Purdue’s Nada (2016), may be a picture of nothing. The sky association remains and there is a cloud-like shape, taking up more than half of the canvas. It could be a swarm of smaller nothings, insects perhaps, or atoms, or smoke. And this indistinct cloud hovers above sticks of colour that are arranged to suggest a perspectival recession into a vanishing point at the centre of a low horizon line. Associations abound, as they do whenever we see colours, but without ever cohering into a definitive object or idea or story. No thing is clearly depicted.

Freya Purdue, Nada, 2016, oil on canvas, 50 x 60 cm. Image by courtesy of the artist

Lucy Cox’s playful geometric arrangements, almost inhabiting a believable three dimensional space, seem to celebrate the ways in which colour creates spatial ambiguities and irregularities. In Zippy Seven, (2017), holes in grey planar structures reveal coloured and/or patterned surfaces way behind them. However, being more coloured than the sable structures, the parts of surfaces covered by holes appear to push forward, sometimes occupying the space immediately behind a hole, but more often transforming themselves into positive circles that hover in front of the grey planes.

Lucy Cox, Zippy Seven, 2017, acrylic on canvas, 50 x 50 cm. Image by courtesy of the artist

Knowing a bit of colour theory we could have predicted this chromatic (mis)behaviour. Nevertheless, when it happens we experience a jolt of surprise as if it had been totally unpredictable.

The trouble with colour theory is that it con’s us into thinking we understand colour. Yet face to face with it, we find that we cannot get wise to it, almost as if it puts us in the wrong and makes us ignorant. But isn’t ignorance also bliss? Borrowing even more famous lines from Thomas Gray: “Where ignorance is bliss, ‘Tis folly to be wise”.[iv]

 

Colour: A Kind of Bliss, curated by Lucy Cox and Freya Purdue continues at The Crypt, St Marylebone Church, London until 30 June 2017.

 

 

 

 

 

 

 

[i] Roland Barthes, The Responsibility of Forms, Basil Blackwell, 1986

[ii] David Batchelor, Chromophobia, Reaktion Books, 2000

[iii] Beau Lotto, Deviate, The Science of Seeing Differently, Weidenfeld & Nicholson, 2017

[iv] Thomas Gray, Ode on a Distant Prospect of Eton College, 1747

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Written by Andy Parkinson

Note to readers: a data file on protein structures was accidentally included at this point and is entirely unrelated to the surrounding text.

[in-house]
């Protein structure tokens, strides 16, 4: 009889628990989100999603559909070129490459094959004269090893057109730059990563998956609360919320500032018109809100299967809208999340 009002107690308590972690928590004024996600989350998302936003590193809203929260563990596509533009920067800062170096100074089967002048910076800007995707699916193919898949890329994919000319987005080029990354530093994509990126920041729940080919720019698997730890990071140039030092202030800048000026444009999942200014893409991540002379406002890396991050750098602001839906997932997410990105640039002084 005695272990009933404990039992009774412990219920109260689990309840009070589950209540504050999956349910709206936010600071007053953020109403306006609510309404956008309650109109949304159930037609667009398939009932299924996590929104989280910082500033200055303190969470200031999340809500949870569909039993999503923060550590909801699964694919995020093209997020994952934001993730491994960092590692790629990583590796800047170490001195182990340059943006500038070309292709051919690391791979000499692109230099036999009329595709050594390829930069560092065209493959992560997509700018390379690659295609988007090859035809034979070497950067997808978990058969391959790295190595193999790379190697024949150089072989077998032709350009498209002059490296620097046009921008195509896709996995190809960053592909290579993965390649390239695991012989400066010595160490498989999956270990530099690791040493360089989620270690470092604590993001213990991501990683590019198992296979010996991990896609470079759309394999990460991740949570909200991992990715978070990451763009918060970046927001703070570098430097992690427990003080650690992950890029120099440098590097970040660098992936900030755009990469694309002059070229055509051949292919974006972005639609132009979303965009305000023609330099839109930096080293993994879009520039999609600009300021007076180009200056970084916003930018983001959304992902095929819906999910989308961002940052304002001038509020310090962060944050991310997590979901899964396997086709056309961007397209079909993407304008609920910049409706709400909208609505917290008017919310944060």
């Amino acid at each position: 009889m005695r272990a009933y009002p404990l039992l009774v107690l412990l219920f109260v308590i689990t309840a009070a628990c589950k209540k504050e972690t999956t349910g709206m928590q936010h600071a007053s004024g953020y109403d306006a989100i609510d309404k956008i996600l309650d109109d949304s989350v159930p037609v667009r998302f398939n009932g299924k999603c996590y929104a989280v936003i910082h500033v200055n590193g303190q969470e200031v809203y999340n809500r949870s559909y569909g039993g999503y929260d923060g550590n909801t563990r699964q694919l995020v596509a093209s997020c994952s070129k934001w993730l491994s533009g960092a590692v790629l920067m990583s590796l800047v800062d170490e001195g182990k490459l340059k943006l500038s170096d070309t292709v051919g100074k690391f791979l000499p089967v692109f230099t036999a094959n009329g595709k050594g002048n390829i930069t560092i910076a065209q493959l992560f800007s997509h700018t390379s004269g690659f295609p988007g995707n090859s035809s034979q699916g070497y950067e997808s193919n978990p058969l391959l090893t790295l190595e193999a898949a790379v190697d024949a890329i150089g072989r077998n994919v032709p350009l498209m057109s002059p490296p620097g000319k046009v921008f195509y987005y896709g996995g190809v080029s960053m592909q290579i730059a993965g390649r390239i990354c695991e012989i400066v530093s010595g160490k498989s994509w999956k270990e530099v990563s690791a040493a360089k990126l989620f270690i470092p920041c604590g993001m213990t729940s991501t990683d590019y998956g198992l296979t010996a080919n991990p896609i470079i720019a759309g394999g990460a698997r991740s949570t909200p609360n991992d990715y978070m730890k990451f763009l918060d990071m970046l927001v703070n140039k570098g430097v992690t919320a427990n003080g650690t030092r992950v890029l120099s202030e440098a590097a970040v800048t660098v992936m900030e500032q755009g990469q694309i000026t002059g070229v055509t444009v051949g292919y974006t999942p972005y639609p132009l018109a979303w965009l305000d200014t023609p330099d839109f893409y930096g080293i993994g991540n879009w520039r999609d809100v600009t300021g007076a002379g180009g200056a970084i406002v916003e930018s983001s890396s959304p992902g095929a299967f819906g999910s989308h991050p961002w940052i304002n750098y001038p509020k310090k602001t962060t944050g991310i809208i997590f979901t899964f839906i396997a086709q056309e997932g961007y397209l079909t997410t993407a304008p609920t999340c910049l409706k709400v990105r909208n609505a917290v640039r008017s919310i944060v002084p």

May 26, 2017 at 8:48 am

For the millions

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When I was touring the art collection at Warwick University, assistant curator Elizabeth Dooley introduced a wonderful painting by Patrick Heron. I heard her call it “For the Millions”..

…and in this collection, dispersed as it is throughout the university and right there where work is being done, as well as open for public viewing, it may well get seen by ‘the millions’. However, I mis-heard her. The title is Four Vermillions. Four reds near enough in value, tone and hue to be called “vermillion” yet different enough for there to be four very distinct colours.

I recently heard David Batchelor (there is a marvelous piece by him in the same building entitled Against Nature, photo below) say that he does not use the names of colours, as you cannot know what kind of the named colour it is without actually seeing it. He said something like that anyway, unless I mis-heard him.

Thanks Liz, for the tours, they were excellent.

Written by Andy Parkinson

March 16, 2012 at 8:45 am

Mali Morris at Mostyn Gallery

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When you plan your trip to see Mali Morris: Works on Canvas and Paper at Mostyn Gallery, Llandudno, even though it continues until 24 June 2012, and even though Mostyn Gallery is open 7 days a week, go sooner rather than later, because when you’ve been the once, you will probably want to visit a second or third time.

What is it about these works that rewards prolonged viewing and that later, when enjoying the memory of them, seems to draw me back for a repetition? And, on repeat viewing, I realise the impossibility of repetition: it is something different I am noticing in the work this time around.